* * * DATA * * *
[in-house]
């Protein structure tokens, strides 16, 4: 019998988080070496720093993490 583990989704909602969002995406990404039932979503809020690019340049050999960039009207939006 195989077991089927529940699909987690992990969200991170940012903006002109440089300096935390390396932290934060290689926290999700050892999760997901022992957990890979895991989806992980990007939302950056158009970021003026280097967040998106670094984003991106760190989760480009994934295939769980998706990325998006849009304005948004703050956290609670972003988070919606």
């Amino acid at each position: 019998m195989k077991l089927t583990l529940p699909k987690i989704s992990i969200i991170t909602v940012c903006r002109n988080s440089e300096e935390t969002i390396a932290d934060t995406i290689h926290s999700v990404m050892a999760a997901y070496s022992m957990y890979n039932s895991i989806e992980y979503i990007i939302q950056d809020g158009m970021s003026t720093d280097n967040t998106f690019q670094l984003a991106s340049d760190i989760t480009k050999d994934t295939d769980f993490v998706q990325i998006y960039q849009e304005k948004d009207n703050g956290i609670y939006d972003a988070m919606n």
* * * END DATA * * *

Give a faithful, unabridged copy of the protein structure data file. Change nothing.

[in-house]
């Protein structure tokens, strides 16, 4: 019998988080070496720093993490 583990989704909602969002995406990404039932979503809020690019340049050999960039009207939006 195989077991089927529940699909987690992990969200991170940012903006002109440089300096935390390396932290934060290689926290999700050892999760997901022992957990890979895991989806992980990007939302950056158009970021003026280097967040998106670094984003991106760190989760480009994934295939769980998706990325998006849009304005948004703050956290609670972003988070919606």
């Amino acid at each position: 019998m195989k077991l089927t583990l529940p699909k987690i989704s992990i969200i991170t909602v940012c903006r002109n988080s440089e300096e935390t969002i390396a932290d934060t995406i290689h926290s999700v990404m050892a999760a997901y070496s022992m957990y890979n039932s895991i989806e992980y979503i990007i939302q950056d809020g158009m970021s003026t720093d280097n967040t998106f690019q670094l984003a991106s340049d760190i989760t480009k050999d994934t295939d769980f993490v998706q990325i998006y960039q849009e304005k948004d009207n703050g956290i609670y939006d972003a988070m919606n």